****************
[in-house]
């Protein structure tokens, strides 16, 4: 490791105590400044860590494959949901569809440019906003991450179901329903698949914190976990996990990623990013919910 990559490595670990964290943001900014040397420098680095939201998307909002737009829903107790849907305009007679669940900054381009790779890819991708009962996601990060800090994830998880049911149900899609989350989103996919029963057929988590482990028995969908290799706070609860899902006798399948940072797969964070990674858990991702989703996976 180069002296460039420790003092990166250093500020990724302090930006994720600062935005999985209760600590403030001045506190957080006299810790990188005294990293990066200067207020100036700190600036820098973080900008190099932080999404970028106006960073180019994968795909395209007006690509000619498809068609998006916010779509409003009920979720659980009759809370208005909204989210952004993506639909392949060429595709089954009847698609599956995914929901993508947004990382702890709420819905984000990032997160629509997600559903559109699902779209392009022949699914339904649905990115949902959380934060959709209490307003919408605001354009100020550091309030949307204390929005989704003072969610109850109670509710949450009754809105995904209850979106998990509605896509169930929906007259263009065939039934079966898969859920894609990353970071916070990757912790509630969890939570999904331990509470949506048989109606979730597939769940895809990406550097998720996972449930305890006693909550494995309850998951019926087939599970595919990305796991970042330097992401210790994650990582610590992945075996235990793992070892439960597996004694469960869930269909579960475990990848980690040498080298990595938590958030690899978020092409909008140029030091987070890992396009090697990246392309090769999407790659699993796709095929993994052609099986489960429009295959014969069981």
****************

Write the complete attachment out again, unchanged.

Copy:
[in-house]
């Protein structure tokens, strides 16, 4: 490791105590400044860590494959949901569809440019906003991450179901329903698949914190976990996990990623990013919910 990559490595670990964290943001900014040397420098680095939201998307909002737009829903107790849907305009007679669940900054381009790779890819991708009962996601990060800090994830998880049911149900899609989350989103996919029963057929988590482990028995969908290799706070609860899902006798399948940072797969964070990674858990991702989703996976 180069002296460039420790003092990166250093500020990724302090930006994720600062935005999985209760600590403030001045506190957080006299810790990188005294990293990066200067207020100036700190600036820098973080900008190099932080999404970028106006960073180019994968795909395209007006690509000619498809068609998006916010779509409003009920979720659980009759809370208005909204989210952004993506639909392949060429595709089954009847698609599956995914929901993508947004990382702890709420819905984000990032997160629509997600559903559109699902779209392009022949699914339904649905990115949902959380934060959709209490307003919408605001354009100020550091309030949307204390929005989704003072969610109850109670509710949450009754809105995904209850979106998990509605896509169930929906007259263009065939039934079966898969859920894609990353970071916070990757912790509630969890939570999904331990509470949506048989109606979730597939769940895809990406550097998720996972449930305890006693909550494995309850998951019926087939599970595919990305796991970042330097992401210790994650990582610590992945075996235990793992070892439960597996004694469960869930269909579960475990990848980690040498080298990595938590958030690899978020092409909008140029030091987070890992396009090697990246392309090769999407790659699993796709095929993994052609099986489960429009295959014969069981």